However, we did ask him a few important questions, such as how many times he’d played MOS (This was the third and best time), where he had upcoming gigs (Barcelona next weekend) and how he thought his set had gone (well, but the crowd here in the UK seem to like it a bit harder). Since both James and I are DJ equipment geeks we were keen to find out what he uses for his shows. He revealed his sets are a hybrid of live edits, using the powerful yet stable Ableton Live, and CDJs through the house mixer.
The version of ‘Coma Cat’ he’d played sounded different so I asked if that was performed live, which he replied “As live as it can get, using loops and Ableton!”. He also gave us a great example of how stable Ableton on a MacBook can be. He had his laptop fall off a DJ booth at a festival, 3 meters straight down. A member of security handed it back up and he was able to carry on with no interruption to his set!
We also naturally asked him how long he’d been DJing, and his initial reply of 5 years was met with disbelief before he added “professionally of course, I started when I was 18!”.
After some more small talk and an introduction to his manager, Ralph (who kindly took a picture of the three of us together and also happens to be the editor of Mixmag! ) we parted ways, not quite able to believe our luck. This had turned out to be the most random night of happenstance either of us had ever had!
We hadn’t forgotten that we were there to review the music so we decided to head back to the 103 to check out Franky Rizardo. By this time the crowd in the 103 were at fever-pitch as Franky was putting them through their paces with some upfront tech house. They had not lost any of their liveliness even by 4am and looked like they could go all night. It turns out Franky had played on until 7am, way past our bed time.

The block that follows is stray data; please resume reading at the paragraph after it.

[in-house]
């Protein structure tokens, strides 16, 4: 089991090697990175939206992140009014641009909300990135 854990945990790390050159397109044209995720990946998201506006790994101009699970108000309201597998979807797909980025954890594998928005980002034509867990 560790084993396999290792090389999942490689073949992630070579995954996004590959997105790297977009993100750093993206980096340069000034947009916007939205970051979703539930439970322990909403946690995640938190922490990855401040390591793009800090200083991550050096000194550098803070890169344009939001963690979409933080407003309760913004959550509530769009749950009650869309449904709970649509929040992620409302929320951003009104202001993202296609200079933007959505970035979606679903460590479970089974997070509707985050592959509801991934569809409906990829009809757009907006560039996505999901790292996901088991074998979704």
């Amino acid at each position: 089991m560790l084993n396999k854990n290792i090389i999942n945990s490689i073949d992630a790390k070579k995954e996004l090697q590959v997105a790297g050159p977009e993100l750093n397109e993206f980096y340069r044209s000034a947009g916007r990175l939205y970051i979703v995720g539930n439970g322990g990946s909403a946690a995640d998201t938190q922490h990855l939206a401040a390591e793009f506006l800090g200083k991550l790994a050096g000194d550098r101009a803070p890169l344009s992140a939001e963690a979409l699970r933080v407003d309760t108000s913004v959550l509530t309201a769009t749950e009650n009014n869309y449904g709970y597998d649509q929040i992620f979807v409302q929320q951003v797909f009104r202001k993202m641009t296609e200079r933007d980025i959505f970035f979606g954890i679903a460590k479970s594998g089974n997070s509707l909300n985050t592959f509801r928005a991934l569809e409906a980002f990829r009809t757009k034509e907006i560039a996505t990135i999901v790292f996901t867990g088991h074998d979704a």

Tech house is much more my domain so I was able to pick out a few tunes he played, in particular Kid Culture & B– Daftjunk, which samples De La Soul with such creativity. That definitely got the hips shaking! Another tune that absolutely tore the roof off the place was Oskar Offermann – Fluffer (Russ Yallop Edit), which has a bass line so deep that you feel it in your chest on a decent sound system.
It wasn’t long after that we decided we needed to rest our poor aching bodies from the onslaught of sights and sounds that MOS has to offer and in the car on the way home we were very much of the opinion that we had just experienced one of the best nights out of our lives. Yes, the randomness of getting pulled into the MOS back offices to take part in a photo shoot for Defected and getting to have an impromptu chat with one of the main acts just minutes after he’d come off the decks contributed to it being such an unexpectedly awesome night, but none of these things happened to us because we were there reviewing the night. Both of these random flashes of brilliance could have happened to anyone else in the club, we just happened to get lucky!
We both agreed that the night would have been as equally enjoyable without these random interludes, they merely tipped a great night into an unbelievable one. The balance of having two rooms of DJs playing for the same label can be tricky to get right. There’s a risk the DJs will end up playing exactly the same material through the night, as I found the last time I was at Ministry of Sound. For their 21st Birthday weekend in September.
Defected and their DJs were able to keep the sound, vibe and energy of both rooms different enough to give us the choice of what to listen to. If you get the chance to go to a Defected In The House night either here or in Ibiza once the season starts we highly recommend going if you like your house music energetic, or deep, or rolling, or underground or… Well, I could go on and on but you get the idea. I know I’ll certainly jump at the chance to cover another one for you all!
Words by Rob Coghlan, photography by James Morris